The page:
New technology lets users see around obstacles

It reconstructs areas behind obstacles using a single photo.


Follow us onFollow Tech Explorist on Google News

Conventional imaging and vision systems require a direct line of sight of the scene of interest. In certain situations, obtaining a direct line of sight can be difficult or even impossible, which can make it challenging for conventional imaging and vision systems to capture the necessary data.

This can be especially true in scenarios like search-and-rescue missions, infrastructure evaluations, and archaeological expeditions, where safety concerns or terrain obstacles may make it difficult to obtain the necessary view.

John Murray-Bruce, a computer science and engineering professor at the University of South Florida (USF), has developed a technology that can reconstruct hidden scenes in 3D using just a single photo. This breakthrough has the potential to reveal what’s behind walls, doors, or cars, even when a direct line of sight is challenging or impossible.

The concept of seeing around obstacles, which has been a popular topic in science fiction for years, is slowly becoming a reality with the latest research. According to Murray-Bruce, this research is a significant step in that direction.

Murray-Bruce and his doctoral student, Robinson Czajkowski, developed an algorithm that can create highly accurate, full-color 3D reconstructions of areas behind obstacles using just one photograph.

“We’re turning ordinary surfaces into mirrors to reveal regions, objects, and rooms that are outside our line of vision,” Murray-Bruce said. “We live in a 3D world, so obtaining a complete 3D picture of a scenario can be critical in a number of situations and applications.”

The research is the first of its kind to successfully reconstruct hidden scenes in 3D using just an ordinary digital camera. Czajkowski and Murray-Bruce’s algorithm works by using information from the photo of faint shadows cast on nearby surfaces to create a high-quality reconstruction of the scene. Even though it sounds quite technical, it could have a big impact on many different fields.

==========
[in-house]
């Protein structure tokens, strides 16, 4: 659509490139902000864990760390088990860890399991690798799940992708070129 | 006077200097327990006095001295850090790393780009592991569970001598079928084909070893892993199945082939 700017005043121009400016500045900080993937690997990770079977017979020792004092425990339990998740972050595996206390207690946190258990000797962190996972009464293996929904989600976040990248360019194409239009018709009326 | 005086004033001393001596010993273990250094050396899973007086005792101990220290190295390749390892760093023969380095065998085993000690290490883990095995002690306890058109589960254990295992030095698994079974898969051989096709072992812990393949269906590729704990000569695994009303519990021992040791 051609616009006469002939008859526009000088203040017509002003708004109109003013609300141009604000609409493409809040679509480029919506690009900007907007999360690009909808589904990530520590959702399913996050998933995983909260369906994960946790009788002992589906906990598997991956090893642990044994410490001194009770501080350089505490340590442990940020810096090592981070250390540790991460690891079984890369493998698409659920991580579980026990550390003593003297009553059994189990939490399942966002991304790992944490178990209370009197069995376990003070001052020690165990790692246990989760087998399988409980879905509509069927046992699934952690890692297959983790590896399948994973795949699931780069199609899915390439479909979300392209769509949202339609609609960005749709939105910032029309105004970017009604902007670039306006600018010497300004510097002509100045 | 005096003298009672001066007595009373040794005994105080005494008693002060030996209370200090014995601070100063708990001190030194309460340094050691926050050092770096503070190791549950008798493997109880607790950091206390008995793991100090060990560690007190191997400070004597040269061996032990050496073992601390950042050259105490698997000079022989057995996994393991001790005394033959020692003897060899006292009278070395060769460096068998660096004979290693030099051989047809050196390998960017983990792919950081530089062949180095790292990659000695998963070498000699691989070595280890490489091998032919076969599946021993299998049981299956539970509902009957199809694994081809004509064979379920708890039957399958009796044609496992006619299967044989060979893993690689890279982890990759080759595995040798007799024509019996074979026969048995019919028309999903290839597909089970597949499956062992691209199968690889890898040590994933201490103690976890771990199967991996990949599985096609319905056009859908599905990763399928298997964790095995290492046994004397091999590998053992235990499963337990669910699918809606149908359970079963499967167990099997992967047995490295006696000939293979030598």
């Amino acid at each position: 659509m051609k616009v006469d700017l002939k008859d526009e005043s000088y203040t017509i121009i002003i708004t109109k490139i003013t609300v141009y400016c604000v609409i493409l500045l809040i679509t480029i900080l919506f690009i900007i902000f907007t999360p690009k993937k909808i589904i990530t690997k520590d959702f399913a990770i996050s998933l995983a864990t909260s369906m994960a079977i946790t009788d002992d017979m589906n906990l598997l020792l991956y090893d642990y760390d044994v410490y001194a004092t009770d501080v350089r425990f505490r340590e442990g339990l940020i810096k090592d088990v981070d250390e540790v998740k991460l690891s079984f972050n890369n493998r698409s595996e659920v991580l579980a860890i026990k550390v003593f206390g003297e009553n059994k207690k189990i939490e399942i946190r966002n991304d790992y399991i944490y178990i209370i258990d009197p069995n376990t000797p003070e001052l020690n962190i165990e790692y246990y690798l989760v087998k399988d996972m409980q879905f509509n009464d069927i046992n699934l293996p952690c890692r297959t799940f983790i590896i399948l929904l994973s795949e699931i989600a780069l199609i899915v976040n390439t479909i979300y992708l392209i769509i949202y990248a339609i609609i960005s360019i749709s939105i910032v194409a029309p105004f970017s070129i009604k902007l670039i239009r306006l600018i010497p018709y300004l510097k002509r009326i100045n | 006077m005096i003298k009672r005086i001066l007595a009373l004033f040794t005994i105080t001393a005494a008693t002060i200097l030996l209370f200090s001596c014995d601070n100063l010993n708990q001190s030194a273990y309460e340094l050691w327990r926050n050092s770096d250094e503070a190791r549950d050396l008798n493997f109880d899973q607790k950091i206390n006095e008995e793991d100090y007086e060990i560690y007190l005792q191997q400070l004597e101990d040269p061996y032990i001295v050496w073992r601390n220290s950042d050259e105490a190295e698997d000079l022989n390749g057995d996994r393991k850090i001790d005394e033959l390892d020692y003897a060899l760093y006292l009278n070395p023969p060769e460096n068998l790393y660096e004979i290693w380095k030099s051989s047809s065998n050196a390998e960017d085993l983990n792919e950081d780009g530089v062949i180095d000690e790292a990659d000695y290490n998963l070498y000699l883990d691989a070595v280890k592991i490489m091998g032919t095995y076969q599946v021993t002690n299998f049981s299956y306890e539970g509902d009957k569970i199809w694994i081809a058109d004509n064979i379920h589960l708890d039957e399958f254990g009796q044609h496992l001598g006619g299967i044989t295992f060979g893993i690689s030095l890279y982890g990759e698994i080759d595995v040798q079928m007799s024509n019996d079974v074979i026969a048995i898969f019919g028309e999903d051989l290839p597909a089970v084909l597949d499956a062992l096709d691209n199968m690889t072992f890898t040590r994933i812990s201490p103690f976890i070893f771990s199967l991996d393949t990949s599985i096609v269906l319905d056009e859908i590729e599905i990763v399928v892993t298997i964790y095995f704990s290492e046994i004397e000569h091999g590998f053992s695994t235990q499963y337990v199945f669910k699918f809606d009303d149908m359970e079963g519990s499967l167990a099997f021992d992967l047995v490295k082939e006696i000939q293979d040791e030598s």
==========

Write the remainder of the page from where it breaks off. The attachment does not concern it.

Until now, scientists have only been able to create rough 2D reconstructions of small spaces using ordinary cameras. However, the successful demonstrations of 3D imaging of hidden scenes have all required specialized, expensive equipment.

“Our work achieves a similar result using far less,” Czajkowski said. “You don’t need to spend a million dollars on equipment for this anymore.”

Researchers say the technology may take around 10 to 20 years for it to be adopted by law enforcement and car manufacturers. For now, they plan to continue their research to improve the technology’s speed and accuracy further to expand its potential applications in the future, including enhancing the safety and situational awareness of self-driving cars.

“In just over a decade since the idea of seeing around corners emerged, there has been remarkable progress, and there is accelerating interest and research activity in the area,” Murray-Bruce said. “This increased activity, along with access to better, more sensitive cameras and faster computing power, form the basis for my optimism on how soon this technology will become practical for a wide range of scenarios.”

By making their research available to other researchers, they’re inviting collaboration and innovation in this field. The possibilities for this technology are endless, from enhancing the safety of self-driving cars to aiding law enforcement and military operations. While it may take some time before we see the commercial application of this breakthrough, there’s no doubt that it will greatly impact various industries in the years to come.

Journal reference:

  1. Robinson Czajkowski and John Murray-Bruce. Two-edge-resolved three-dimensional non-line-of-sight imaging with an ordinary camera. Nature Communications, 2024; DOI: 10.1038/s41467-024-45397-7